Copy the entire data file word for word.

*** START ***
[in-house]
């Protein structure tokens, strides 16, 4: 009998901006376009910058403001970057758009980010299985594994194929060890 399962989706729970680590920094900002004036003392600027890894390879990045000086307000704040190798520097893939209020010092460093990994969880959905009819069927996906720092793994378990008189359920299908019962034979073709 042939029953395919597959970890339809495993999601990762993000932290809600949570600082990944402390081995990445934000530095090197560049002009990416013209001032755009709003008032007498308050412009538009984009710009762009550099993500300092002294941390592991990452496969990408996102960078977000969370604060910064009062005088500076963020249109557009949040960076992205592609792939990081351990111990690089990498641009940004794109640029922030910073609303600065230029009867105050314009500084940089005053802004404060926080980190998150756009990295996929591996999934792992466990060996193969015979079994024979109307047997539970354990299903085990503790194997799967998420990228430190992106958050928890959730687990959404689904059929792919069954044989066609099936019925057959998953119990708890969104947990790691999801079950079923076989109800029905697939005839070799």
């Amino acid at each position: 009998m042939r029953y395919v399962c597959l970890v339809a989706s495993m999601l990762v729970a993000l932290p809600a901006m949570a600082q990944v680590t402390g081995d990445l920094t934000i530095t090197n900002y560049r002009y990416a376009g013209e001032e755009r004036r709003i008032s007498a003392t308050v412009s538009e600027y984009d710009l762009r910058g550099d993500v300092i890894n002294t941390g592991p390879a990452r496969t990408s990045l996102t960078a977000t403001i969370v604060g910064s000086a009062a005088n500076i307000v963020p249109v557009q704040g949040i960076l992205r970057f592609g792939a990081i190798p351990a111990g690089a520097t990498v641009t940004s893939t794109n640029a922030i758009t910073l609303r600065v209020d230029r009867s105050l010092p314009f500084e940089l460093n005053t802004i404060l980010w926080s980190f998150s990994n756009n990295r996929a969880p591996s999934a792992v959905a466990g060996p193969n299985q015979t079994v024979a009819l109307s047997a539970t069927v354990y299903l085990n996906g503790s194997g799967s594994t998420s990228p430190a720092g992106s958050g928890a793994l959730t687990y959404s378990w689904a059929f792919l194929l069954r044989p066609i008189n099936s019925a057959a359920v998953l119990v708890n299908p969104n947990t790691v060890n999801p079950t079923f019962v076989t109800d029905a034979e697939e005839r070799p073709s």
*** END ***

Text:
[in-house]
């Protein structure tokens, strides 16, 4: 009998901006376009910058403001970057758009980010299985594994194929060890 399962989706729970680590920094900002004036003392600027890894390879990045000086307000704040190798520097893939209020010092460093990994969880959905009819069927996906720092793994378990008189359920299908019962034979073709 042939029953395919597959970890339809495993999601990762993000932290809600949570600082990944402390081995990445934000530095090197560049002009990416013209001032755009709003008032007498308050412009538009984009710009762009550099993500300092002294941390592991990452496969990408996102960078977000969370604060910064009062005088500076963020249109557009949040960076992205592609792939990081351990111990690089990498641009940004794109640029922030910073609303600065230029009867105050314009500084940089005053802004404060926080980190998150756009990295996929591996999934792992466990060996193969015979079994024979109307047997539970354990299903085990503790194997799967998420990228430190992106958050928890959730687990959404689904059929792919069954044989066609099936019925057959998953119990708890969104947990790691999801079950079923076989109800029905697939005839070799």
């Amino acid at each position: 009998m042939r029953y395919v399962c597959l970890v339809a989706s495993m999601l990762v729970a993000l932290p809600a901006m949570a600082q990944v680590t402390g081995d990445l920094t934000i530095t090197n900002y560049r002009y990416a376009g013209e001032e755009r004036r709003i008032s007498a003392t308050v412009s538009e600027y984009d710009l762009r910058g550099d993500v300092i890894n002294t941390g592991p390879a990452r496969t990408s990045l996102t960078a977000t403001i969370v604060g910064s000086a009062a005088n500076i307000v963020p249109v557009q704040g949040i960076l992205r970057f592609g792939a990081i190798p351990a111990g690089a520097t990498v641009t940004s893939t794109n640029a922030i758009t910073l609303r600065v209020d230029r009867s105050l010092p314009f500084e940089l460093n005053t802004i404060l980010w926080s980190f998150s990994n756009n990295r996929a969880p591996s999934a792992v959905a466990g060996p193969n299985q015979t079994v024979a009819l109307s047997a539970t069927v354990y299903l085990n996906g503790s194997g799967s594994t998420s990228p430190a720092g992106s958050g928890a793994l959730t687990y959404s378990w689904a059929f792919l194929l069954r044989p066609i008189n099936s019925a057959a359920v998953l119990v708890n299908p969104n947990t790691v060890n999801p079950t079923f019962v076989t109800d029905a034979e697939e005839r070799p073709s």